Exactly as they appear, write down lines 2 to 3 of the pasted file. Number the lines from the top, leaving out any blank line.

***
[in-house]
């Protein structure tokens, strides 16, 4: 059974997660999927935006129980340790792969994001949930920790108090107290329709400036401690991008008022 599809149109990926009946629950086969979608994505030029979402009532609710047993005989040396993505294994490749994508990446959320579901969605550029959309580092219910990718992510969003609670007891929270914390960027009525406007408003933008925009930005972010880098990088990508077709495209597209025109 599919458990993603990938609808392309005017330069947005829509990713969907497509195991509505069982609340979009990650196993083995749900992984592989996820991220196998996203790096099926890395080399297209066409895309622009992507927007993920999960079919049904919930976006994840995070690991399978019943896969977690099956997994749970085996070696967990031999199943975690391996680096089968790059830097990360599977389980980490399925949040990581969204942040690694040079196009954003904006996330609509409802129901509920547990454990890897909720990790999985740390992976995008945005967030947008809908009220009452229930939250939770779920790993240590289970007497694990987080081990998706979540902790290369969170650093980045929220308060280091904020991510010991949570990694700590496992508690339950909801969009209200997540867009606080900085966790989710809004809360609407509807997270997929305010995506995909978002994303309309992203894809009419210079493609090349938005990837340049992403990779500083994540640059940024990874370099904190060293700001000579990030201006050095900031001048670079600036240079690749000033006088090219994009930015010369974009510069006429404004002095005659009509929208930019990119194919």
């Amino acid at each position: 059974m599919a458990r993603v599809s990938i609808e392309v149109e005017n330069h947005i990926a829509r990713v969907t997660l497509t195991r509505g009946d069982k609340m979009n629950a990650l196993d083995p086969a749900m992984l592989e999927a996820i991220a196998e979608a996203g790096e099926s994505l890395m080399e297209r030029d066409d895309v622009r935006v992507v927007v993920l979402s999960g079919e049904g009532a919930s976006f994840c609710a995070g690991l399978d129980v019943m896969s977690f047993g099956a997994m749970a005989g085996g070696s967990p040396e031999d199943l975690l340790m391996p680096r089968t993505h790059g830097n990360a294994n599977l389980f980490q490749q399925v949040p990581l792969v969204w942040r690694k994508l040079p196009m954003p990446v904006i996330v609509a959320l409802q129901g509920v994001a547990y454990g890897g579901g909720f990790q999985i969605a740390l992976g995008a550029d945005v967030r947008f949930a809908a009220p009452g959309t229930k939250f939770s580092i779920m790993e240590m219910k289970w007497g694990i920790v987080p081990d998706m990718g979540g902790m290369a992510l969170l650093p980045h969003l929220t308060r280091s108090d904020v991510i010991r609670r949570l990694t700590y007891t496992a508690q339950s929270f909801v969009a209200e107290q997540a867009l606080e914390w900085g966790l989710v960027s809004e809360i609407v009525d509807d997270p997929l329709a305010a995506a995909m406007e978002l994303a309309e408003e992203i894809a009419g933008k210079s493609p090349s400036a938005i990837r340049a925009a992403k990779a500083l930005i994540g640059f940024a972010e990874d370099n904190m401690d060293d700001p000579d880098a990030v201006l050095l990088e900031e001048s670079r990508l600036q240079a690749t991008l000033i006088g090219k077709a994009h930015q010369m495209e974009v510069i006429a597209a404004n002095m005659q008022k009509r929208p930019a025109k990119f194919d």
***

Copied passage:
């Protein structure tokens, strides 16, 4: 059974997660999927935006129980340790792969994001949930920790108090107290329709400036401690991008008022 599809149109990926009946629950086969979608994505030029979402009532609710047993005989040396993505294994490749994508990446959320579901969605550029959309580092219910990718992510969003609670007891929270914390960027009525406007408003933008925009930005972010880098990088990508077709495209597209025109 599919458990993603990938609808392309005017330069947005829509990713969907497509195991509505069982609340979009990650196993083995749900992984592989996820991220196998996203790096099926890395080399297209066409895309622009992507927007993920999960079919049904919930976006994840995070690991399978019943896969977690099956997994749970085996070696967990031999199943975690391996680096089968790059830097990360599977389980980490399925949040990581969204942040690694040079196009954003904006996330609509409802129901509920547990454990890897909720990790999985740390992976995008945005967030947008809908009220009452229930939250939770779920790993240590289970007497694990987080081990998706979540902790290369969170650093980045929220308060280091904020991510010991949570990694700590496992508690339950909801969009209200997540867009606080900085966790989710809004809360609407509807997270997929305010995506995909978002994303309309992203894809009419210079493609090349938005990837340049992403990779500083994540640059940024990874370099904190060293700001000579990030201006050095900031001048670079600036240079690749000033006088090219994009930015010369974009510069006429404004002095005659009509929208930019990119194919």
């Amino acid at each position: 059974m599919a458990r993603v599809s990938i609808e392309v149109e005017n330069h947005i990926a829509r990713v969907t997660l497509t195991r509505g009946d069982k609340m979009n629950a990650l196993d083995p086969a749900m992984l592989e999927a996820i991220a196998e979608a996203g790096e099926s994505l890395m080399e297209r030029d066409d895309v622009r935006v992507v927007v993920l979402s999960g079919e049904g009532a919930s976006f994840c609710a995070g690991l399978d129980v019943m896969s977690f047993g099956a997994m749970a005989g085996g070696s967990p040396e031999d199943l975690l340790m391996p680096r089968t993505h790059g830097n990360a294994n599977l389980f980490q490749q399925v949040p990581l792969v969204w942040r690694k994508l040079p196009m954003p990446v904006i996330v609509a959320l409802q129901g509920v994001a547990y454990g890897g579901g909720f990790q999985i969605a740390l992976g995008a550029d945005v967030r947008f949930a809908a009220p009452g959309t229930k939250f939770s580092i779920m790993e240590m219910k289970w007497g694990i920790v987080p081990d998706m990718g979540g902790m290369a992510l969170l650093p980045h969003l929220t308060r280091s108090d904020v991510i010991r609670r949570l990694t700590y007891t496992a508690q339950s929270f909801v969009a209200e107290q997540a867009l606080e914390w900085g966790l989710v960027s809004e809360i609407v009525d509807d997270p997929l329709a305010a995506a995909m406007e978002l994303a309309e408003e992203i894809a009419g933008k210079s493609p090349s400036a938005i990837r340049a925009a992403k990779a500083l930005i994540g640059f940024a972010e990874d370099n904190m401690d060293d700001p000579d880098a990030v201006l050095l990088e900031e001048s670079r990508l600036q240079a690749t991008l000033i006088g090219k077709a994009h930015q010369m495209e974009v510069i006429a597209a404004n002095m005659q008022k009509r929208p930019a025109k990119f194919d």